from over 15 countries. The reason was to promote and
strengthen the robotics industry worldwide, to protect
its business interests, to cause public awareness about
robotics technologies and to deal with other matters of
relevance to its members.
1987 Foundation of IFR and
Publication of first Statistic Book
Demaurex, Switzerland, sold
its first Delta robot packaging
application to Roland
The first application was a landmark
installation of 6 robots loading
pretzels into blister trays. It was
based on the delta robot developed
by Reymond Clavel, Federal Institute
of Technology of Lausanne (EPFL).
1992
1988 IFR/UNECE published the
first global statistics on
industrial robots
1989 Unimation Inc. was sold to Stäubli
IFR Round Table on the “The Future of Robotics”
CEO’s of major robot companies from Europe, Japan and
North America discussed on “The Future of Robotics”.
The main results of the discussion were:
• The automotive industry will continue to be the main driver of
the robotics industry
• New materials, sustainability, more automation of assembly
pose new challenges to the robotics industry
• The interaction of humans and robots
• Easier programming
First IFR CEO Round Table 2010
IFR International Federation of Robotics
c/o VDMA Robotics + Automation
Lyoner Strasse 18
60528 Frankfurt am Main
Germany
Phone +49 69 6603-1697
Fax +49 69 6603-2697
E-Mail secretariat@ifr.org
Internet www.ifr.org
Nachi, Japan, developed the first
electromotor-driven robots
The spot-welding robots ushered
in a new era of electric driven
robots, replacing the previous era of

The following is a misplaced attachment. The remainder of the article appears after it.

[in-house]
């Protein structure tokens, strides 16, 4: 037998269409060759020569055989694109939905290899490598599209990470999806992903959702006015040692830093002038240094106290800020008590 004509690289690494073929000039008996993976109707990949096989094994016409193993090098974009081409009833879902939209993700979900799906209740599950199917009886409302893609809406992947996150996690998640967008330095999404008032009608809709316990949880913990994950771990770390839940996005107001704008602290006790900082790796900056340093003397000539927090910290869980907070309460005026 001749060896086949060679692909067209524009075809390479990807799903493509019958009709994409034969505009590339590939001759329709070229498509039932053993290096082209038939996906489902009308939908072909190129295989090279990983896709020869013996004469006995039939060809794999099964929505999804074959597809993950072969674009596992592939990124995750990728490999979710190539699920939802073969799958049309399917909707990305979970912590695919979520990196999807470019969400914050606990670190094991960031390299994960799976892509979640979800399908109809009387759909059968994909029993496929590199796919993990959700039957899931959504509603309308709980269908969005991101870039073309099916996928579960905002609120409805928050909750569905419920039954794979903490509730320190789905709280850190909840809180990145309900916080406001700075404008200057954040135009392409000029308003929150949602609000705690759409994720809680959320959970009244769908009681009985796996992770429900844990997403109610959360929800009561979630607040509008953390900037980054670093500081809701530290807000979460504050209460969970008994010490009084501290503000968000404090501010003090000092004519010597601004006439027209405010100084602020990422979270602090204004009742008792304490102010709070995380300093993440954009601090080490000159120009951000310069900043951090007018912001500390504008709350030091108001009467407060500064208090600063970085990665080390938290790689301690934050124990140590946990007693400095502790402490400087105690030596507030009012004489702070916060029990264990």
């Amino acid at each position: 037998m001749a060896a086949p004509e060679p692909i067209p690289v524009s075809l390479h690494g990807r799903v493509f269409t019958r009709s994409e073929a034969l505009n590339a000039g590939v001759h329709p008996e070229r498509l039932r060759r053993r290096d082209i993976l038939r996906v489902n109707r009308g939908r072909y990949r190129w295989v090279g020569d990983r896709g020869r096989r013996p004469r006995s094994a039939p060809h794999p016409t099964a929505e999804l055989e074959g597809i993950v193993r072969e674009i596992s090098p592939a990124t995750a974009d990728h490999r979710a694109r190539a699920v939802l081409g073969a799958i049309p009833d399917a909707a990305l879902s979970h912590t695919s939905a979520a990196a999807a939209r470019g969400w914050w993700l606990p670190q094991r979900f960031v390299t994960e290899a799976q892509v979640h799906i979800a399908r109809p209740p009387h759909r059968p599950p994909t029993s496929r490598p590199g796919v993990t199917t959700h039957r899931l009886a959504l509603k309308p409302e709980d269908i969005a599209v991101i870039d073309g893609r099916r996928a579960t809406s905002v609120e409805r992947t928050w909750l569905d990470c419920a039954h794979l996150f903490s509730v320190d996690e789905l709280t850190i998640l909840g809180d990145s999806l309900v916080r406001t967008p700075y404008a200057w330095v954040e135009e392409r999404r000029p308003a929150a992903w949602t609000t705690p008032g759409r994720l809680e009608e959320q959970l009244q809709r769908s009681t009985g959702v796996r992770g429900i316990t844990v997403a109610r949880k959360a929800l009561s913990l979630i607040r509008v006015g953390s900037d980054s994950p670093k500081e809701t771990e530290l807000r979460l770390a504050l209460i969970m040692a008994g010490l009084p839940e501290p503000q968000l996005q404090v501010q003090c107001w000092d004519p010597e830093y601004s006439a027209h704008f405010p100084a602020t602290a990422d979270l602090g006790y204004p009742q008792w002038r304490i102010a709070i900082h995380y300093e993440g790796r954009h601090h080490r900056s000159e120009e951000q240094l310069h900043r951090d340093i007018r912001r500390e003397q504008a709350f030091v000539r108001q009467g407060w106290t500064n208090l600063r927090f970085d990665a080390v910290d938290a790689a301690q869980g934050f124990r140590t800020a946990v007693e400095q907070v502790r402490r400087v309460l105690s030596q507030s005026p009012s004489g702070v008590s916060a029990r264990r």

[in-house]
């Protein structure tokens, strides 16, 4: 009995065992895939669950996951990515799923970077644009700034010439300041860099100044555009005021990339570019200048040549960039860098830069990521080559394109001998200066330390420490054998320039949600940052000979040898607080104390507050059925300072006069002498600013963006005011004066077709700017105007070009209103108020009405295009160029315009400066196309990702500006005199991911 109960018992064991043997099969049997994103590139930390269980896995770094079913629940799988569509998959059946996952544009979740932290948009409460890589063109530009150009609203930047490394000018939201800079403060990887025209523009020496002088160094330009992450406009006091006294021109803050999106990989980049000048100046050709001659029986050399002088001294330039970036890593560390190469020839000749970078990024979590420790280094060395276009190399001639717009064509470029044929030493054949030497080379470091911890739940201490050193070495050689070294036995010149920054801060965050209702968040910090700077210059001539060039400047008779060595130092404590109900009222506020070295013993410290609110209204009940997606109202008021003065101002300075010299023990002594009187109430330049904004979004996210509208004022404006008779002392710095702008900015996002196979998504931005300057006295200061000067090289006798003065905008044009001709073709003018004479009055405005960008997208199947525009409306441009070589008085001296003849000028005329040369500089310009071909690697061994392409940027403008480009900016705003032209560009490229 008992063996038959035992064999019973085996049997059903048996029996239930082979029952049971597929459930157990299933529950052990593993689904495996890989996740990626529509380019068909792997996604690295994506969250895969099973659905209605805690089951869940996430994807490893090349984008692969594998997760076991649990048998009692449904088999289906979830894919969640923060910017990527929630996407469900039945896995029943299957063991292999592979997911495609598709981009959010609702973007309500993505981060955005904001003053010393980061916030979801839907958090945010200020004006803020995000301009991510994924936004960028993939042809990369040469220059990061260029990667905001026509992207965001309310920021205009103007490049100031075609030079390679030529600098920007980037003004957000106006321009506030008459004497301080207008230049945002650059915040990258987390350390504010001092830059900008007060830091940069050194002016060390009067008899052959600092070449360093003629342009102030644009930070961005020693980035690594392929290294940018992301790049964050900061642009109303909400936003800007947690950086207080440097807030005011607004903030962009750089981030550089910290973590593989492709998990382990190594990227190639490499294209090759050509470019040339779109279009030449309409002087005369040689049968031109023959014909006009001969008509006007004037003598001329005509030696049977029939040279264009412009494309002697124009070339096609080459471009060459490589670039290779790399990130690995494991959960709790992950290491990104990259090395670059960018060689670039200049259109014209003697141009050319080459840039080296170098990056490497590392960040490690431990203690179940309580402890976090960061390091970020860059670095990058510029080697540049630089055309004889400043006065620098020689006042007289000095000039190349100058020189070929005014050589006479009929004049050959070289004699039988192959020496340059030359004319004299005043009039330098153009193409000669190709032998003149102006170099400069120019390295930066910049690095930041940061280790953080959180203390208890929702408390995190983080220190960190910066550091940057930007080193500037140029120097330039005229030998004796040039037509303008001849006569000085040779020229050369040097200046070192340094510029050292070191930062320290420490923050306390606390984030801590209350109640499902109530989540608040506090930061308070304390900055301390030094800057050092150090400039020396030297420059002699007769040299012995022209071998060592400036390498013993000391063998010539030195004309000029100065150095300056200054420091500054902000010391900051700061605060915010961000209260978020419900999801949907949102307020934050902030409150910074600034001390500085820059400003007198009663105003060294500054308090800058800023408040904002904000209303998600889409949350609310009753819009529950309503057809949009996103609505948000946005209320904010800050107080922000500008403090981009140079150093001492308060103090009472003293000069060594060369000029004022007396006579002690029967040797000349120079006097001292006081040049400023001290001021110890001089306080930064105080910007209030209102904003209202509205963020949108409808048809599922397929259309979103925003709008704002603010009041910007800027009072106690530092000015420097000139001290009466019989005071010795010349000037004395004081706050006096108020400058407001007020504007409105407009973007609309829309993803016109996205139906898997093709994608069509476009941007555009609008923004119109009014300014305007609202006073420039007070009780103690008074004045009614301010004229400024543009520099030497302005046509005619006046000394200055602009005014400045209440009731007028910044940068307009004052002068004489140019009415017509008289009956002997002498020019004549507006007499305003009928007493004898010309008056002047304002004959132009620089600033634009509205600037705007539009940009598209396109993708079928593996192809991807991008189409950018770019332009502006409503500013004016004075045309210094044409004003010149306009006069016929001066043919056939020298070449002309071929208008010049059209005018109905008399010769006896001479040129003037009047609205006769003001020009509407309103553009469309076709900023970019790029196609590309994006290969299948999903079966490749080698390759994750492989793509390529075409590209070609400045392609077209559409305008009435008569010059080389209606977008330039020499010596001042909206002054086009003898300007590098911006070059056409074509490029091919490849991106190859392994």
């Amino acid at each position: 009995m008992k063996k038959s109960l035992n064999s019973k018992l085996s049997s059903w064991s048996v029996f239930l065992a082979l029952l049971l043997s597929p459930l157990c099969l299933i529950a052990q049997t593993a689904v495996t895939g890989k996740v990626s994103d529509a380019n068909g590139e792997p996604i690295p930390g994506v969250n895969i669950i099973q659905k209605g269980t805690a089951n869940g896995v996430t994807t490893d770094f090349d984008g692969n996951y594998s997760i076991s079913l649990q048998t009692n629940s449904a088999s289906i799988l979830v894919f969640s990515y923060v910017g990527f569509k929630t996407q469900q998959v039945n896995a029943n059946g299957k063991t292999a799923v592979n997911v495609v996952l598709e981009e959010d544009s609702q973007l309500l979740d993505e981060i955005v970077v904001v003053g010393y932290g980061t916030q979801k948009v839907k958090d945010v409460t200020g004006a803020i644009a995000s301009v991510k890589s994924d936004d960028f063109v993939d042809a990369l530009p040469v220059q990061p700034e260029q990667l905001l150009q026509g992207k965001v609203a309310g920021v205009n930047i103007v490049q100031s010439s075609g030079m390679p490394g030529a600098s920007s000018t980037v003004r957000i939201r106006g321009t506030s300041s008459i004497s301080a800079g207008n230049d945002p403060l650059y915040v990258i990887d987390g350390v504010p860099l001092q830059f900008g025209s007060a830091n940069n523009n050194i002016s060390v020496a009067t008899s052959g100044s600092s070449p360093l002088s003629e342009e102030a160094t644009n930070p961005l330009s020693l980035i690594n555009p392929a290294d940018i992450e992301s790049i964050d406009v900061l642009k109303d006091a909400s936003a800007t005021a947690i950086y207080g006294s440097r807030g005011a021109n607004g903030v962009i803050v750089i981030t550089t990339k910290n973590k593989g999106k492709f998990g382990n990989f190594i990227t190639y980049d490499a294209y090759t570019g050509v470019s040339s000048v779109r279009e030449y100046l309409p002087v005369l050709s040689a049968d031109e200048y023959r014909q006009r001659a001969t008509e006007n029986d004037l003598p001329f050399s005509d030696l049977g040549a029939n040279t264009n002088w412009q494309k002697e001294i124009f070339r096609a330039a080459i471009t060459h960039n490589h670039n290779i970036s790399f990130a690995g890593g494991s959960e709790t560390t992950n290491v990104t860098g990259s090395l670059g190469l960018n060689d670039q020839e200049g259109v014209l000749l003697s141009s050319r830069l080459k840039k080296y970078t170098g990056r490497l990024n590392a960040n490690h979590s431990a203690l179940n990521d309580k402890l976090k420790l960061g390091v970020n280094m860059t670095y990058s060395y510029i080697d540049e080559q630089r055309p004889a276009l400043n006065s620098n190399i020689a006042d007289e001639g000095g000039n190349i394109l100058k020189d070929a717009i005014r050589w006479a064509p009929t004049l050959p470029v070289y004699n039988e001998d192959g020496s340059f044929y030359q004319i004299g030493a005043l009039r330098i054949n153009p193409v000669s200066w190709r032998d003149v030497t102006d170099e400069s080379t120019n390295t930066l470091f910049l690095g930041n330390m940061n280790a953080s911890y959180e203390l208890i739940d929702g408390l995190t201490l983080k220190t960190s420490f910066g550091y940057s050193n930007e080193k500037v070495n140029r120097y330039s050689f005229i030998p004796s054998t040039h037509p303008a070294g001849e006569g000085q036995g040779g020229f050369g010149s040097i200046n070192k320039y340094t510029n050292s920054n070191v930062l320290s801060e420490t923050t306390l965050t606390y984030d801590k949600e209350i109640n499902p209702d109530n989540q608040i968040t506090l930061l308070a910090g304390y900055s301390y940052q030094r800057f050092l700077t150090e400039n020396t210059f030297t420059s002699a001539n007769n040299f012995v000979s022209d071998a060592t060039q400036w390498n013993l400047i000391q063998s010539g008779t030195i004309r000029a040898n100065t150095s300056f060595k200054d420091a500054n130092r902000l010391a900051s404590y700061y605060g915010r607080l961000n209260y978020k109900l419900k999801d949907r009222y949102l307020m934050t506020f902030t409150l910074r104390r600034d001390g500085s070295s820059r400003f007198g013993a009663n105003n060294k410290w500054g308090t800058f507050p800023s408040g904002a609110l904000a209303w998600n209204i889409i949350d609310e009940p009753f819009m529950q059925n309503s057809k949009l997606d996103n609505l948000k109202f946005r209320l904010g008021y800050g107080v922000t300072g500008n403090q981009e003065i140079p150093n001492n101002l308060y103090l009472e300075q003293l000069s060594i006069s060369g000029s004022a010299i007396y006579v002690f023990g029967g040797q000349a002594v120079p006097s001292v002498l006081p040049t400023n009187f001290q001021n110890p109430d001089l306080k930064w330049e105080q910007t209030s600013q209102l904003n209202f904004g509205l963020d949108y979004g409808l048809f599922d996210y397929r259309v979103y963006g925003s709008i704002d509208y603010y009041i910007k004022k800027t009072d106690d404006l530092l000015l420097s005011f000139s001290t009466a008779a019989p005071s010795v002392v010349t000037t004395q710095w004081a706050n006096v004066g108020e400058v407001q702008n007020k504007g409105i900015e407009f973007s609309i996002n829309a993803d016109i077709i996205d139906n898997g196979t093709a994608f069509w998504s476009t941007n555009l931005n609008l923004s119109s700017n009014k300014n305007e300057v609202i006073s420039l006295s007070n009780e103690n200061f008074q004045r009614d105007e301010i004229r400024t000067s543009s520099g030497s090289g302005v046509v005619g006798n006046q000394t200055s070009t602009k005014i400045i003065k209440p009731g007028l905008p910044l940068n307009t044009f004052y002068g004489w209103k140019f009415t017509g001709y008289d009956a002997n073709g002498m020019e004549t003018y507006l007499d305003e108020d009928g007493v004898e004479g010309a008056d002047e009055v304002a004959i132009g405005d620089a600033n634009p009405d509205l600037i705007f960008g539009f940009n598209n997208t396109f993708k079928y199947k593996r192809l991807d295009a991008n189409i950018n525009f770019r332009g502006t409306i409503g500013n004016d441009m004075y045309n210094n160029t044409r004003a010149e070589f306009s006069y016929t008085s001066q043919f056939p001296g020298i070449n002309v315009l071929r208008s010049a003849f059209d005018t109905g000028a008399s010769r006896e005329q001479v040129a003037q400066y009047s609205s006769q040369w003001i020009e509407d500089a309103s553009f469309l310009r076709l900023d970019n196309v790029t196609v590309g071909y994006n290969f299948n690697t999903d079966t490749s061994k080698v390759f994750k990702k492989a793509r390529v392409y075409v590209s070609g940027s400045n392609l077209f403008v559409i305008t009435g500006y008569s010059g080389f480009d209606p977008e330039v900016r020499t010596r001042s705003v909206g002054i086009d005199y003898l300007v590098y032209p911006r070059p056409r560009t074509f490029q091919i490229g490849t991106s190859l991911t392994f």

hydraulic drive.
1979
Adept, USA, introduced the
AdeptOne, first direct-drive
SCARA robot
Electric-drive motors connected
directly to the arms eliminating
the need for intermediate gear or
chain system. The simplicity of the
mechanism made AdeptOne robots
very robust in continuous industrial
automation applications, while
maintaining high accuracy.
1984
66,000 Industrial robots in operation
1983
Takeo Kanade, Carnegie Mellon University, USA designed
the world’s first Direct Drive Arm
He also founded the world’s first doctoral program in Robotics,
which he chaired from 1989-1993 at Carnegie Mellon. Direct
Drive Robotic Arms are currently the best method of design
for mechanical arms, due to the removal of transmission
mechanisms between the motors and loads. rather than using
reducers and chain belts which produce uneven movements. The
result is an arm that can move freely and smoothly, allowing for
high speed precision robots. Design of the arm was completed in
1981, and successful patent was obtained a few years later.
1981 The world’s first direct drive arm
PaR Systems, USA, introduced its
first industrial gantry robot
Gantry robots provided a much larger
range of motion than pedestal robots
of the day, and could replace several
robots. (PaR 50th Anniversary, 2010).
1981
KUKA, Germany, introduces a
new Z-shaped robot arm whose
design ignores the traditional
parallelogram
It achieves total flexibility with three
translational and three rotational
movements for a total of six degrees
of freedom. The new configuration